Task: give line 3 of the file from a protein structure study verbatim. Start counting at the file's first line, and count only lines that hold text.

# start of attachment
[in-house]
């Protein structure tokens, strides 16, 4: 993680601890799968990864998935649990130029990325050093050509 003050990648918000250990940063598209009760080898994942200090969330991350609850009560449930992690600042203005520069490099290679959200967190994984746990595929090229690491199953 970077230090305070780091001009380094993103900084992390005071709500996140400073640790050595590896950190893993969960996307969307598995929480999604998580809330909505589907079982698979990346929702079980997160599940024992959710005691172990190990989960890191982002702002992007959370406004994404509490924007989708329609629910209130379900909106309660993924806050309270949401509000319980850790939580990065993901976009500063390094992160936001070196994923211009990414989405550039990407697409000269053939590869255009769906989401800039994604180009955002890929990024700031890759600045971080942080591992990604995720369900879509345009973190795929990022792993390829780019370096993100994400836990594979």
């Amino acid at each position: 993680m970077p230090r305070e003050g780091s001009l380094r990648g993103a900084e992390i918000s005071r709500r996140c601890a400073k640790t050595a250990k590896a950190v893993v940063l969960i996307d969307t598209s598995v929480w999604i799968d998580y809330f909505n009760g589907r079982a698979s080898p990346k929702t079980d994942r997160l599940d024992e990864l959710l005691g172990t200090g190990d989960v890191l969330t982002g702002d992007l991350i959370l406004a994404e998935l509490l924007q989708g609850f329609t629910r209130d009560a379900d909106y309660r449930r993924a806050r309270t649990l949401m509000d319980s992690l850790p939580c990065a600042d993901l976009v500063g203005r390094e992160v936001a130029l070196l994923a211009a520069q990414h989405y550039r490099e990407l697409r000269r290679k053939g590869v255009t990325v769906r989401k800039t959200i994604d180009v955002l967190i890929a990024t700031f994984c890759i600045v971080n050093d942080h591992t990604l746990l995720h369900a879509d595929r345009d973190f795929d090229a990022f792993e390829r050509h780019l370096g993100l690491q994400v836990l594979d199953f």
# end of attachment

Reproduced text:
């Amino acid at each position: 993680m970077p230090r305070e003050g780091s001009l380094r990648g993103a900084e992390i918000s005071r709500r996140c601890a400073k640790t050595a250990k590896a950190v893993v940063l969960i996307d969307t598209s598995v929480w999604i799968d998580y809330f909505n009760g589907r079982a698979s080898p990346k929702t079980d994942r997160l599940d024992e990864l959710l005691g172990t200090g190990d989960v890191l969330t982002g702002d992007l991350i959370l406004a994404e998935l509490l924007q989708g609850f329609t629910r209130d009560a379900d909106y309660r449930r993924a806050r309270t649990l949401m509000d319980s992690l850790p939580c990065a600042d993901l976009v500063g203005r390094e992160v936001a130029l070196l994923a211009a520069q990414h989405y550039r490099e990407l697409r000269r290679k053939g590869v255009t990325v769906r989401k800039t959200i994604d180009v955002l967190i890929a990024t700031f994984c890759i600045v971080n050093d942080h591992t990604l746990l995720h369900a879509d595929r345009d973190f795929d090229a990022f792993e390829r050509h780019l370096g993100l690491q994400v836990l594979d199953f």